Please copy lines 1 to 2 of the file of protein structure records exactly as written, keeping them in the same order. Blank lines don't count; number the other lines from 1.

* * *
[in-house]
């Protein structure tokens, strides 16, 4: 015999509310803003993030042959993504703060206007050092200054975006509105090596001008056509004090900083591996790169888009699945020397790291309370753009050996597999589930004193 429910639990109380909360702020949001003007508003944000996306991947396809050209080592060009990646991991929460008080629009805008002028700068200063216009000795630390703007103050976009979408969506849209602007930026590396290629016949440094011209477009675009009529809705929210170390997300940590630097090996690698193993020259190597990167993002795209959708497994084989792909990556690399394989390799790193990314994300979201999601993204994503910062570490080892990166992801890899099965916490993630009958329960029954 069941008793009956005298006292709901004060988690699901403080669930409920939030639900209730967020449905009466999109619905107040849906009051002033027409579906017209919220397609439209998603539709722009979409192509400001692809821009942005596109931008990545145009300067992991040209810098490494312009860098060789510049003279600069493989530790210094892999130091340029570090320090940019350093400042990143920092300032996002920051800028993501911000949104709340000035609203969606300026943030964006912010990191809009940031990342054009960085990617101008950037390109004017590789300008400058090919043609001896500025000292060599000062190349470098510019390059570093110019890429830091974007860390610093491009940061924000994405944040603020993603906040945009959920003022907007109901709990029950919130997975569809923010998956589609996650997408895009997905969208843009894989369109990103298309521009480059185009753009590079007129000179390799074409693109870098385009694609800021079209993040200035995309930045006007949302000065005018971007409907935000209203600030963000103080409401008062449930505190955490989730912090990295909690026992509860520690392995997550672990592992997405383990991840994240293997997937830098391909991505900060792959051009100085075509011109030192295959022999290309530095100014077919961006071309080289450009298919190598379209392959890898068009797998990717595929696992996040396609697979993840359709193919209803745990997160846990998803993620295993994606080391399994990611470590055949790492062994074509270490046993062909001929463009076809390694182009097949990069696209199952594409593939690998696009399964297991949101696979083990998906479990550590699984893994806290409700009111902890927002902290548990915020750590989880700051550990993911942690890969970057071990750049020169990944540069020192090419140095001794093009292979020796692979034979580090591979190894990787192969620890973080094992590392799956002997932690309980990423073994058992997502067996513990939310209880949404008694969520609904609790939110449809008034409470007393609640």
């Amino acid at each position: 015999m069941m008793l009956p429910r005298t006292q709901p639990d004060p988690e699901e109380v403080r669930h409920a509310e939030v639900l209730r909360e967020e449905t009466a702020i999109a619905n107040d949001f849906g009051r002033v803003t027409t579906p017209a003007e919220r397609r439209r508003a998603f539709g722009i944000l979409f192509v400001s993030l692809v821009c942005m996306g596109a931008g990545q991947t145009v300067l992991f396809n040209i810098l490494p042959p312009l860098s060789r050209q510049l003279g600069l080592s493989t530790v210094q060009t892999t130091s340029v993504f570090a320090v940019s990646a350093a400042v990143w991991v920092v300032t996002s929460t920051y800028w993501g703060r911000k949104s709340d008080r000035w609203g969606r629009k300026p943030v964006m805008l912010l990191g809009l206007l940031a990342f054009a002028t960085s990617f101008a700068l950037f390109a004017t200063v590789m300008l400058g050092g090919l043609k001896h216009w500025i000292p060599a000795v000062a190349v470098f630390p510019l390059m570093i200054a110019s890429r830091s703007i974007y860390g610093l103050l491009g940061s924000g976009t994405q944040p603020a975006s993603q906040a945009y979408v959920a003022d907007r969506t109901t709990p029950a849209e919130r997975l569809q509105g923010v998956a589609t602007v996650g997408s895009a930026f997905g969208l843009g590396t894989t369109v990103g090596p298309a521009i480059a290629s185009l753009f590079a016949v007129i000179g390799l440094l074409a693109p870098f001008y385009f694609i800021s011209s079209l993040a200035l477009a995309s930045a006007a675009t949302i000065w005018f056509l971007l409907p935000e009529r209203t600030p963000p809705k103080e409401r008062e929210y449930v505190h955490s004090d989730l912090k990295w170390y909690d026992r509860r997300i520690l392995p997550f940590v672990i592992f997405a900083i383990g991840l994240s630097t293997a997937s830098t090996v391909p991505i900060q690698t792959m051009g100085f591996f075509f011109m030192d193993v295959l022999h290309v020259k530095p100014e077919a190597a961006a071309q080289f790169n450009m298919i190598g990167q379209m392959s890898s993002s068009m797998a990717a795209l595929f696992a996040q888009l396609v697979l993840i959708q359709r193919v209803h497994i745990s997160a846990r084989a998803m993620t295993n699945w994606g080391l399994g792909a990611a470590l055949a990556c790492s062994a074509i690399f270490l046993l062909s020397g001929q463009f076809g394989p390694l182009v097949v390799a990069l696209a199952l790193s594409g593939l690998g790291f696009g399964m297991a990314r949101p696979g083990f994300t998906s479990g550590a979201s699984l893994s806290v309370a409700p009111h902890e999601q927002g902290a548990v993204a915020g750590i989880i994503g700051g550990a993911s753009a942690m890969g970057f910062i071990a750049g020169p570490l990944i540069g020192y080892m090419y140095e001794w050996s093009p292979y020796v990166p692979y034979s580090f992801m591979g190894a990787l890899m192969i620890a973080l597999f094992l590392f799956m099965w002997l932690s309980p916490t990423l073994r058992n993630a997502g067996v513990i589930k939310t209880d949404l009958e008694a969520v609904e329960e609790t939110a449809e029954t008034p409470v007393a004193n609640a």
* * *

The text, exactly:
[in-house]
């Protein structure tokens, strides 16, 4: 015999509310803003993030042959993504703060206007050092200054975006509105090596001008056509004090900083591996790169888009699945020397790291309370753009050996597999589930004193 429910639990109380909360702020949001003007508003944000996306991947396809050209080592060009990646991991929460008080629009805008002028700068200063216009000795630390703007103050976009979408969506849209602007930026590396290629016949440094011209477009675009009529809705929210170390997300940590630097090996690698193993020259190597990167993002795209959708497994084989792909990556690399394989390799790193990314994300979201999601993204994503910062570490080892990166992801890899099965916490993630009958329960029954 069941008793009956005298006292709901004060988690699901403080669930409920939030639900209730967020449905009466999109619905107040849906009051002033027409579906017209919220397609439209998603539709722009979409192509400001692809821009942005596109931008990545145009300067992991040209810098490494312009860098060789510049003279600069493989530790210094892999130091340029570090320090940019350093400042990143920092300032996002920051800028993501911000949104709340000035609203969606300026943030964006912010990191809009940031990342054009960085990617101008950037390109004017590789300008400058090919043609001896500025000292060599000062190349470098510019390059570093110019890429830091974007860390610093491009940061924000994405944040603020993603906040945009959920003022907007109901709990029950919130997975569809923010998956589609996650997408895009997905969208843009894989369109990103298309521009480059185009753009590079007129000179390799074409693109870098385009694609800021079209993040200035995309930045006007949302000065005018971007409907935000209203600030963000103080409401008062449930505190955490989730912090990295909690026992509860520690392995997550672990592992997405383990991840994240293997997937830098391909991505900060792959051009100085075509011109030192295959022999290309530095100014077919961006071309080289450009298919190598379209392959890898068009797998990717595929696992996040396609697979993840359709193919209803745990997160846990998803993620295993994606080391399994990611470590055949790492062994074509270490046993062909001929463009076809390694182009097949990069696209199952594409593939690998696009399964297991949101696979083990998906479990550590699984893994806290409700009111902890927002902290548990915020750590989880700051550990993911942690890969970057071990750049020169990944540069020192090419140095001794093009292979020796692979034979580090591979190894990787192969620890973080094992590392799956002997932690309980990423073994058992997502067996513990939310209880949404008694969520609904609790939110449809008034409470007393609640």